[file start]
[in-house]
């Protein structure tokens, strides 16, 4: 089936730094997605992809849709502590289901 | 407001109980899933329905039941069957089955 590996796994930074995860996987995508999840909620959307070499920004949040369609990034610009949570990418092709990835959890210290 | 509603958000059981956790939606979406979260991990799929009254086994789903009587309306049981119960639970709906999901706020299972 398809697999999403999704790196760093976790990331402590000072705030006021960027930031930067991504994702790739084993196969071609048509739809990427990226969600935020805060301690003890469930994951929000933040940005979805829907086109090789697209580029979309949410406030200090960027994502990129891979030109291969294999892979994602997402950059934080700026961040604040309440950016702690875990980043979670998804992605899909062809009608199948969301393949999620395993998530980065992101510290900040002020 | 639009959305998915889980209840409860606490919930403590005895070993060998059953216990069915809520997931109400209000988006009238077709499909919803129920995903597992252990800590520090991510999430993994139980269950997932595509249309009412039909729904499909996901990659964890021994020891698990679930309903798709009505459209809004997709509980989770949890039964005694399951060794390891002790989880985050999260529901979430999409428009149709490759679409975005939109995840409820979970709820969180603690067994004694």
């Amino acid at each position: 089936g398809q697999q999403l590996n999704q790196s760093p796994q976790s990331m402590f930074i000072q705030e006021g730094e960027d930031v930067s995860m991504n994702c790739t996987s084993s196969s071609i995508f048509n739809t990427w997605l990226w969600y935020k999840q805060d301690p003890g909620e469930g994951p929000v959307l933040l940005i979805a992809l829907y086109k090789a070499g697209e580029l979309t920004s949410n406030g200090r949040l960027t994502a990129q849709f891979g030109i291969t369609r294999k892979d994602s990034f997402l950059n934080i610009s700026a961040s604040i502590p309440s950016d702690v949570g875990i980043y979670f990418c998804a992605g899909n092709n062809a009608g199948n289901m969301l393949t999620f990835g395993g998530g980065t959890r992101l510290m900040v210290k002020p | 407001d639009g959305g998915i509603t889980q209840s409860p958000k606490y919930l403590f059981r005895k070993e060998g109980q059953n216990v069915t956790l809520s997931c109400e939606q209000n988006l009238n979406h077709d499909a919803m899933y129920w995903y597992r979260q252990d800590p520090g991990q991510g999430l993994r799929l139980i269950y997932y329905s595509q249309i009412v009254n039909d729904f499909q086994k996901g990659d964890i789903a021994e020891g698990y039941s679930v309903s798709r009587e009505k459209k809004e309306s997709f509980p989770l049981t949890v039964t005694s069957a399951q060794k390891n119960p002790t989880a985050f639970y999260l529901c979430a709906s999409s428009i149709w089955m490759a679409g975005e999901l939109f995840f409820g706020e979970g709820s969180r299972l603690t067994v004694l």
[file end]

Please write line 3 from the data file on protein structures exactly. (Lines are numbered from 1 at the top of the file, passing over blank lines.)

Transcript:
């Amino acid at each position: 089936g398809q697999q999403l590996n999704q790196s760093p796994q976790s990331m402590f930074i000072q705030e006021g730094e960027d930031v930067s995860m991504n994702c790739t996987s084993s196969s071609i995508f048509n739809t990427w997605l990226w969600y935020k999840q805060d301690p003890g909620e469930g994951p929000v959307l933040l940005i979805a992809l829907y086109k090789a070499g697209e580029l979309t920004s949410n406030g200090r949040l960027t994502a990129q849709f891979g030109i291969t369609r294999k892979d994602s990034f997402l950059n934080i610009s700026a961040s604040i502590p309440s950016d702690v949570g875990i980043y979670f990418c998804a992605g899909n092709n062809a009608g199948n289901m969301l393949t999620f990835g395993g998530g980065t959890r992101l510290m900040v210290k002020p | 407001d639009g959305g998915i509603t889980q209840s409860p958000k606490y919930l403590f059981r005895k070993e060998g109980q059953n216990v069915t956790l809520s997931c109400e939606q209000n988006l009238n979406h077709d499909a919803m899933y129920w995903y597992r979260q252990d800590p520090g991990q991510g999430l993994r799929l139980i269950y997932y329905s595509q249309i009412v009254n039909d729904f499909q086994k996901g990659d964890i789903a021994e020891g698990y039941s679930v309903s798709r009587e009505k459209k809004e309306s997709f509980p989770l049981t949890v039964t005694s069957a399951q060794k390891n119960p002790t989880a985050f639970y999260l529901c979430a709906s999409s428009i149709w089955m490759a679409g975005e999901l939109f995840f409820g706020e979970g709820s969180r299972l603690t067994v004694l």